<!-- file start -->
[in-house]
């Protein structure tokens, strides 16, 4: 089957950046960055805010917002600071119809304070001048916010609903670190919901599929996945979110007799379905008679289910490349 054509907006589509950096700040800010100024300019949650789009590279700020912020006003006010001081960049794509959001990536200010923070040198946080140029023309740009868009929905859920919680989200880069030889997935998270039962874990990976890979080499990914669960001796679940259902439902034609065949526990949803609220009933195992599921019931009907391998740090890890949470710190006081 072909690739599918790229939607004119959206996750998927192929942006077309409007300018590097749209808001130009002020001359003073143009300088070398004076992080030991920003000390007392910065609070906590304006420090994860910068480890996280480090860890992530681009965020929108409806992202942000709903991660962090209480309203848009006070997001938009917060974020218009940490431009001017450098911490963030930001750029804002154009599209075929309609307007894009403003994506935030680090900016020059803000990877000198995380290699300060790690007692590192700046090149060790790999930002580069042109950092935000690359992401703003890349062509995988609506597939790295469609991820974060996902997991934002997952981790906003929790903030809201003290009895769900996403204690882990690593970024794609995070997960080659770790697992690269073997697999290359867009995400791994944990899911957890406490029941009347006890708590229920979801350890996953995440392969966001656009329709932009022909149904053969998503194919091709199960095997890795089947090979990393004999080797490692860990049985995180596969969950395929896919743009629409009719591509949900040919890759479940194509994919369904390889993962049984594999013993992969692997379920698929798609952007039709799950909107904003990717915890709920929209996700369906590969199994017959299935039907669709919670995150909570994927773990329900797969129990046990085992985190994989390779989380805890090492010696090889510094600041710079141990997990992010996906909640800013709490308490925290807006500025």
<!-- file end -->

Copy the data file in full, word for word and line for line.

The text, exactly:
[in-house]
């Protein structure tokens, strides 16, 4: 089957950046960055805010917002600071119809304070001048916010609903670190919901599929996945979110007799379905008679289910490349 054509907006589509950096700040800010100024300019949650789009590279700020912020006003006010001081960049794509959001990536200010923070040198946080140029023309740009868009929905859920919680989200880069030889997935998270039962874990990976890979080499990914669960001796679940259902439902034609065949526990949803609220009933195992599921019931009907391998740090890890949470710190006081 072909690739599918790229939607004119959206996750998927192929942006077309409007300018590097749209808001130009002020001359003073143009300088070398004076992080030991920003000390007392910065609070906590304006420090994860910068480890996280480090860890992530681009965020929108409806992202942000709903991660962090209480309203848009006070997001938009917060974020218009940490431009001017450098911490963030930001750029804002154009599209075929309609307007894009403003994506935030680090900016020059803000990877000198995380290699300060790690007692590192700046090149060790790999930002580069042109950092935000690359992401703003890349062509995988609506597939790295469609991820974060996902997991934002997952981790906003929790903030809201003290009895769900996403204690882990690593970024794609995070997960080659770790697992690269073997697999290359867009995400791994944990899911957890406490029941009347006890708590229920979801350890996953995440392969966001656009329709932009022909149904053969998503194919091709199960095997890795089947090979990393004999080797490692860990049985995180596969969950395929896919743009629409009719591509949900040919890759479940194509994919369904390889993962049984594999013993992969692997379920698929798609952007039709799950909107904003990717915890709920929209996700369906590969199994017959299935039907669709919670995150909570994927773990329900797969129990046990085992985190994989390779989380805890090492010696090889510094600041710079141990997990992010996906909640800013709490308490925290807006500025």